A member of the College of Engineering faculty will have a chance to shape engineering education, thanks to an invitation from the National Academy of Engineering, the premier engineering group in the United States.
Rachel McCord, a lecturer in the college’s Engineering Fundamentals Division, was selected to attend the NAE’s seventh Frontiers of Engineering Education (FOEE) symposium in Irvine, California, October 25–28.
There, she and other engineering educators selected from nominations given by deans and academy members will get together to discuss research, teaching techniques, and ideas.
For McCord, the chance to attend the symposium with other leading engineers is an honor but also an opportunity provided by nominations from College of Engineering associate deans Masood Parang and Veerle Keppens.
“This symposium will be a great chance for me to get to talk with and get feedback from other educators about a project I’m working on for engineering student success,” she said. “Several of the attendees listed also do work in that area, so this symposium could lead to potential collaborations in the future.
“It will also be a great opportunity to hear about what others are working on in order to bring back some innovative techniques to use here at UT.”
McCord and the other participants were chosen by the NAE for “developing and implementing innovative educational approaches.” McCord has a background in engineering education, giving her particular insight into the symposium.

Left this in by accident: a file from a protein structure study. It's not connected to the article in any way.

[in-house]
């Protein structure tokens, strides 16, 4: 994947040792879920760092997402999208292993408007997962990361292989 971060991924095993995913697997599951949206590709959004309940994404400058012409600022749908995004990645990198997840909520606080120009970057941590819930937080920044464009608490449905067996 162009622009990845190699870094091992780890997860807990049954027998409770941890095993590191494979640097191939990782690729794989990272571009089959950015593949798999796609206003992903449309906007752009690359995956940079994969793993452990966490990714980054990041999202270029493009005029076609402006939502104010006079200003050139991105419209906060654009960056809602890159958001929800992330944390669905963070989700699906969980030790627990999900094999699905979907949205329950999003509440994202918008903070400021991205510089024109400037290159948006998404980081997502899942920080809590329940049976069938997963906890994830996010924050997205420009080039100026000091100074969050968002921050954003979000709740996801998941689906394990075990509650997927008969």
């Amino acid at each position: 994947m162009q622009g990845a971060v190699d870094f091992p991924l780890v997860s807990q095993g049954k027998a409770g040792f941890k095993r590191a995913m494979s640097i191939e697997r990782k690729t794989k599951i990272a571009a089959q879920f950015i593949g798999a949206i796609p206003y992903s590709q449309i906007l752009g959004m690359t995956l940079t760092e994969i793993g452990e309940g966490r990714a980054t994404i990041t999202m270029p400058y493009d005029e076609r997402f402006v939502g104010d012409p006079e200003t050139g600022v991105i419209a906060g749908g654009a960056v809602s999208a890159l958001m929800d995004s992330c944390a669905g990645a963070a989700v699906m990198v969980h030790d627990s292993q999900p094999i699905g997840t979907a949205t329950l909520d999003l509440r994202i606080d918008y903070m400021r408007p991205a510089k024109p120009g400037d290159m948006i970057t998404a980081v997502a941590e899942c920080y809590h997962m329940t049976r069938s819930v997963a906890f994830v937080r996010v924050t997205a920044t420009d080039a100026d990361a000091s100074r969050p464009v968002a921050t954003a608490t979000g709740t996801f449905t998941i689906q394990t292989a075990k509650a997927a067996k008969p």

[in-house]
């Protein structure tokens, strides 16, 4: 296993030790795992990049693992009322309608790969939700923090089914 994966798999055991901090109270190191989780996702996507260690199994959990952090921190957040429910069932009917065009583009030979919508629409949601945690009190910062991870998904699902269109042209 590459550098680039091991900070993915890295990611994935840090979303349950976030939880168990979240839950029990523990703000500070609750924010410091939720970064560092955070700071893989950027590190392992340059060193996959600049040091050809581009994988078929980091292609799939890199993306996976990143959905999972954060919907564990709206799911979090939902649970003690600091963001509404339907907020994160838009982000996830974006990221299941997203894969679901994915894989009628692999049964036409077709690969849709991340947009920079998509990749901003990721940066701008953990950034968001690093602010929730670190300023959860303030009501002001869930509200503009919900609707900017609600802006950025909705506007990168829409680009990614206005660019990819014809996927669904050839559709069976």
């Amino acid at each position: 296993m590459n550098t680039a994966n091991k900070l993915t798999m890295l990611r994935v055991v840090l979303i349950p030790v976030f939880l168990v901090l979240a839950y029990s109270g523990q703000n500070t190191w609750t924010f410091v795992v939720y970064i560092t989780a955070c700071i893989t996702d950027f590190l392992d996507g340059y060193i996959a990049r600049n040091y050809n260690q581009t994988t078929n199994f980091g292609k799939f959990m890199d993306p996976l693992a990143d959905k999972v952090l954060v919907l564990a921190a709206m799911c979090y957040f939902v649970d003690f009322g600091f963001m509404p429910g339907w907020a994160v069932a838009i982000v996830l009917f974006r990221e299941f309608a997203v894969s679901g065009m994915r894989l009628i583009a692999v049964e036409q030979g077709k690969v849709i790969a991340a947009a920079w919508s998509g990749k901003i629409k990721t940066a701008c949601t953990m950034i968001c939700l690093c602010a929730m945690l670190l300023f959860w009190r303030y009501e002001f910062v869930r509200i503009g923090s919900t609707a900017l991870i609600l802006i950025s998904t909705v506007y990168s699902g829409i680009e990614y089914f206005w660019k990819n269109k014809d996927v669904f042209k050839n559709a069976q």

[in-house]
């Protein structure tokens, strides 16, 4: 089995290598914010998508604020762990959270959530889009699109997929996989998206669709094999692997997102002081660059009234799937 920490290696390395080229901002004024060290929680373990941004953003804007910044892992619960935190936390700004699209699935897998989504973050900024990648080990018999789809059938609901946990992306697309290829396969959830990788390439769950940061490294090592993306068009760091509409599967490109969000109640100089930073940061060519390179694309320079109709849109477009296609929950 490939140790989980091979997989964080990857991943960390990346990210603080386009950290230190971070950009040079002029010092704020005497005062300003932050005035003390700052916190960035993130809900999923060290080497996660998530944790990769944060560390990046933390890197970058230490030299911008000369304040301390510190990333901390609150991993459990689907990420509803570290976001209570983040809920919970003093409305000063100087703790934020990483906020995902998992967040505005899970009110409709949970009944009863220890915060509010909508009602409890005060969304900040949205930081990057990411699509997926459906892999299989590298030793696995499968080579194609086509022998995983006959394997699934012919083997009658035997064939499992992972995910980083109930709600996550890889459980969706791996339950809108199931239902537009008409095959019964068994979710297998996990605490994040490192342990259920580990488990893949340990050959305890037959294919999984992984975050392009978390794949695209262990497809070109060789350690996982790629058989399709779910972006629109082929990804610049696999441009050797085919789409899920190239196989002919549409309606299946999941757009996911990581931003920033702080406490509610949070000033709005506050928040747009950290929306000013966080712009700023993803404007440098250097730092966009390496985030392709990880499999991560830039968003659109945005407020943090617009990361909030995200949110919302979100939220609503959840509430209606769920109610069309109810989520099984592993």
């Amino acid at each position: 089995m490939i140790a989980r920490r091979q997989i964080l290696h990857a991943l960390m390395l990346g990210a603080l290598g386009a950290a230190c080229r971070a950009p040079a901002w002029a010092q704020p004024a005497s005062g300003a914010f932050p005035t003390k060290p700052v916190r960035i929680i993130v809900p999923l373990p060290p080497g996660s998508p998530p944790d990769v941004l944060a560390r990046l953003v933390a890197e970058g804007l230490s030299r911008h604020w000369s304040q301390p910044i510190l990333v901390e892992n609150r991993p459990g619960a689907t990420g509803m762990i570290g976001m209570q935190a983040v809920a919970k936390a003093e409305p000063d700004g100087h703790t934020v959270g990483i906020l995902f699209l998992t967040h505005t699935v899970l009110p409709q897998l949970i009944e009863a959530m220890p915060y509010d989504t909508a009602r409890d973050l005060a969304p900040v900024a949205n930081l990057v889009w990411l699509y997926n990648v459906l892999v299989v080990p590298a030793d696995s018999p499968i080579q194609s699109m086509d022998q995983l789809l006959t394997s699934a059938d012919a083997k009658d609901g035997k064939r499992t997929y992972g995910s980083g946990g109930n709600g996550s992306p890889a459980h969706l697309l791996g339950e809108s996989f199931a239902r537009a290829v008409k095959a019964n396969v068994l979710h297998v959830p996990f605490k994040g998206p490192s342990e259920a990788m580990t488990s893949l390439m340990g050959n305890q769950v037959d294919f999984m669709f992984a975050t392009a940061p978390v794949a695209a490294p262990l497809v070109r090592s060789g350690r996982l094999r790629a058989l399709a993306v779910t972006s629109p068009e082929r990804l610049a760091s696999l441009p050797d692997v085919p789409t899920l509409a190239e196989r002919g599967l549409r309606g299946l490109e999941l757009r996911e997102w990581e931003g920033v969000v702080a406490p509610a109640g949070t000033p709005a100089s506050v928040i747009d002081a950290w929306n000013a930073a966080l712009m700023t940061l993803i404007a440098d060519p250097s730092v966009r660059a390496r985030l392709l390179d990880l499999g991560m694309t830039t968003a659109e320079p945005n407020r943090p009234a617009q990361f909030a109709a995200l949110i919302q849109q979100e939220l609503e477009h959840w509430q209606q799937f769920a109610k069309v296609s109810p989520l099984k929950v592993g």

After sharing concepts and approaches, they will return with an agreed-upon charter to implement those changes at their home institutions.
“Faculty not only need to update their course content but also their delivery approach so as to better engage today’s students,” said Darryll J. Pines, dean of the A. James Clark School of Engineering at the University of Maryland and chair of the FOEE Advisory Committee.
McCord’s position within the college puts her in a key position to bring about that change.
The Engineering Fundamentals Division, and particularly its Jerry E. Stoneking engage program, connects with students in their freshman year—the prime moment to influence their later success.
“My hope is that this symposium will help me further develop the work I’ve been doing in supporting engineering student success in the first year,” said McCord. “That way, our EF students can be academically successful throughout their entire career here at UT.”
David Goddard (865-974-0683, email@example.com)